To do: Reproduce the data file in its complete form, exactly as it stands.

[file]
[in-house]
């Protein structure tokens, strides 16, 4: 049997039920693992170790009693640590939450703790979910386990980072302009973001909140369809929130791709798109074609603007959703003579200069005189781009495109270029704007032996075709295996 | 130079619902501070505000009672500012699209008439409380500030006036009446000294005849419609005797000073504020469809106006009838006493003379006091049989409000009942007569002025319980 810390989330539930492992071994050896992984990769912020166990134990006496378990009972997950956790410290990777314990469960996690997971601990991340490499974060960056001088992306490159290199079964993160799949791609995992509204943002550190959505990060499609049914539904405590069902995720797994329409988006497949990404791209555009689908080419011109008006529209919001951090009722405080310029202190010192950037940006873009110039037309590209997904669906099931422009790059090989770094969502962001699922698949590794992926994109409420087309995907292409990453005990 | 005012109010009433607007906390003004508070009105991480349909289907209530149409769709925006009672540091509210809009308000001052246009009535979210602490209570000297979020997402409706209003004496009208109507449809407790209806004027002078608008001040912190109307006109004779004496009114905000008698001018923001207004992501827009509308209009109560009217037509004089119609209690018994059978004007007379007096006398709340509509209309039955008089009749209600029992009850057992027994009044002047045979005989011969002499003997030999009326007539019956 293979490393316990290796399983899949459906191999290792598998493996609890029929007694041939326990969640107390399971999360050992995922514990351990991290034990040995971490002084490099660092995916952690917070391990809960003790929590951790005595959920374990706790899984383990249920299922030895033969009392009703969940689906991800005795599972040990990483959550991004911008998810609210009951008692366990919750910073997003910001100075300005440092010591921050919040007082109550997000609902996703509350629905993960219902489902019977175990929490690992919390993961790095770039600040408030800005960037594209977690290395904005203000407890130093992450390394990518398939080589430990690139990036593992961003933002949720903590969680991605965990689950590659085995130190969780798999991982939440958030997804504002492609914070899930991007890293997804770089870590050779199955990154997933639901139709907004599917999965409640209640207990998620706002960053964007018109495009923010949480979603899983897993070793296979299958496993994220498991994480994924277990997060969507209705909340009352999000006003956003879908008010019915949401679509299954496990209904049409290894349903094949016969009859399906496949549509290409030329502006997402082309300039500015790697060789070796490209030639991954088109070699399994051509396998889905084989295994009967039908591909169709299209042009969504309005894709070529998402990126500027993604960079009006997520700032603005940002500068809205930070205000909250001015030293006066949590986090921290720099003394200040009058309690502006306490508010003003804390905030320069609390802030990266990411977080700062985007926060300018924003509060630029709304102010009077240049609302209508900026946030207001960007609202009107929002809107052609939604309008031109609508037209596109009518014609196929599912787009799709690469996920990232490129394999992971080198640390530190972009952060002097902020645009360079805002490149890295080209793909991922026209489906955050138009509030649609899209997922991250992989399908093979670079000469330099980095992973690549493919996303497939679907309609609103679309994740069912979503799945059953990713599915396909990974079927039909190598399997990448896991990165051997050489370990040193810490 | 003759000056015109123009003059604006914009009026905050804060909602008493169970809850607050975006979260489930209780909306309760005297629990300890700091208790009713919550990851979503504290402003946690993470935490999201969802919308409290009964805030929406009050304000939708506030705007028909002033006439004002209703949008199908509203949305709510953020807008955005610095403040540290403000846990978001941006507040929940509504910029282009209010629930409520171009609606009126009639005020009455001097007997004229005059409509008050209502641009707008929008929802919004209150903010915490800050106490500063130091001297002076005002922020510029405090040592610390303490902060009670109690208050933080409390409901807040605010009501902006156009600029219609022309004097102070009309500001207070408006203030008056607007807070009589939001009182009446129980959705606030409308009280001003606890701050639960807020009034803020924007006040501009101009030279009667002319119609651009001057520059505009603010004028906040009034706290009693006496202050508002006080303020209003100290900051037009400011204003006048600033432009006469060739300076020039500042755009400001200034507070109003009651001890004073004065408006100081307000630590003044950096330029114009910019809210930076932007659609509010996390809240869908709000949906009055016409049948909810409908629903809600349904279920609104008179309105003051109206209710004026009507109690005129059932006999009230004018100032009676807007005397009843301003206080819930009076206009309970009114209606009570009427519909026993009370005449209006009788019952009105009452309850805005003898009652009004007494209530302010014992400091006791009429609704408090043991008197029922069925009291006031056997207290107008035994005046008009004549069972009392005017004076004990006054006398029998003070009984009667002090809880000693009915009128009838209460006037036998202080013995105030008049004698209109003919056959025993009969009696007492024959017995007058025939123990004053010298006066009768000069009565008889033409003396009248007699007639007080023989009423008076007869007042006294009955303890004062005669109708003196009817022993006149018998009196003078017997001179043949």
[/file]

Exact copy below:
[in-house]
């Protein structure tokens, strides 16, 4: 049997039920693992170790009693640590939450703790979910386990980072302009973001909140369809929130791709798109074609603007959703003579200069005189781009495109270029704007032996075709295996 | 130079619902501070505000009672500012699209008439409380500030006036009446000294005849419609005797000073504020469809106006009838006493003379006091049989409000009942007569002025319980 810390989330539930492992071994050896992984990769912020166990134990006496378990009972997950956790410290990777314990469960996690997971601990991340490499974060960056001088992306490159290199079964993160799949791609995992509204943002550190959505990060499609049914539904405590069902995720797994329409988006497949990404791209555009689908080419011109008006529209919001951090009722405080310029202190010192950037940006873009110039037309590209997904669906099931422009790059090989770094969502962001699922698949590794992926994109409420087309995907292409990453005990 | 005012109010009433607007906390003004508070009105991480349909289907209530149409769709925006009672540091509210809009308000001052246009009535979210602490209570000297979020997402409706209003004496009208109507449809407790209806004027002078608008001040912190109307006109004779004496009114905000008698001018923001207004992501827009509308209009109560009217037509004089119609209690018994059978004007007379007096006398709340509509209309039955008089009749209600029992009850057992027994009044002047045979005989011969002499003997030999009326007539019956 293979490393316990290796399983899949459906191999290792598998493996609890029929007694041939326990969640107390399971999360050992995922514990351990991290034990040995971490002084490099660092995916952690917070391990809960003790929590951790005595959920374990706790899984383990249920299922030895033969009392009703969940689906991800005795599972040990990483959550991004911008998810609210009951008692366990919750910073997003910001100075300005440092010591921050919040007082109550997000609902996703509350629905993960219902489902019977175990929490690992919390993961790095770039600040408030800005960037594209977690290395904005203000407890130093992450390394990518398939080589430990690139990036593992961003933002949720903590969680991605965990689950590659085995130190969780798999991982939440958030997804504002492609914070899930991007890293997804770089870590050779199955990154997933639901139709907004599917999965409640209640207990998620706002960053964007018109495009923010949480979603899983897993070793296979299958496993994220498991994480994924277990997060969507209705909340009352999000006003956003879908008010019915949401679509299954496990209904049409290894349903094949016969009859399906496949549509290409030329502006997402082309300039500015790697060789070796490209030639991954088109070699399994051509396998889905084989295994009967039908591909169709299209042009969504309005894709070529998402990126500027993604960079009006997520700032603005940002500068809205930070205000909250001015030293006066949590986090921290720099003394200040009058309690502006306490508010003003804390905030320069609390802030990266990411977080700062985007926060300018924003509060630029709304102010009077240049609302209508900026946030207001960007609202009107929002809107052609939604309008031109609508037209596109009518014609196929599912787009799709690469996920990232490129394999992971080198640390530190972009952060002097902020645009360079805002490149890295080209793909991922026209489906955050138009509030649609899209997922991250992989399908093979670079000469330099980095992973690549493919996303497939679907309609609103679309994740069912979503799945059953990713599915396909990974079927039909190598399997990448896991990165051997050489370990040193810490 | 003759000056015109123009003059604006914009009026905050804060909602008493169970809850607050975006979260489930209780909306309760005297629990300890700091208790009713919550990851979503504290402003946690993470935490999201969802919308409290009964805030929406009050304000939708506030705007028909002033006439004002209703949008199908509203949305709510953020807008955005610095403040540290403000846990978001941006507040929940509504910029282009209010629930409520171009609606009126009639005020009455001097007997004229005059409509008050209502641009707008929008929802919004209150903010915490800050106490500063130091001297002076005002922020510029405090040592610390303490902060009670109690208050933080409390409901807040605010009501902006156009600029219609022309004097102070009309500001207070408006203030008056607007807070009589939001009182009446129980959705606030409308009280001003606890701050639960807020009034803020924007006040501009101009030279009667002319119609651009001057520059505009603010004028906040009034706290009693006496202050508002006080303020209003100290900051037009400011204003006048600033432009006469060739300076020039500042755009400001200034507070109003009651001890004073004065408006100081307000630590003044950096330029114009910019809210930076932007659609509010996390809240869908709000949906009055016409049948909810409908629903809600349904279920609104008179309105003051109206209710004026009507109690005129059932006999009230004018100032009676807007005397009843301003206080819930009076206009309970009114209606009570009427519909026993009370005449209006009788019952009105009452309850805005003898009652009004007494209530302010014992400091006791009429609704408090043991008197029922069925009291006031056997207290107008035994005046008009004549069972009392005017004076004990006054006398029998003070009984009667002090809880000693009915009128009838209460006037036998202080013995105030008049004698209109003919056959025993009969009696007492024959017995007058025939123990004053010298006066009768000069009565008889033409003396009248007699007639007080023989009423008076007869007042006294009955303890004062005669109708003196009817022993006149018998009196003078017997001179043949």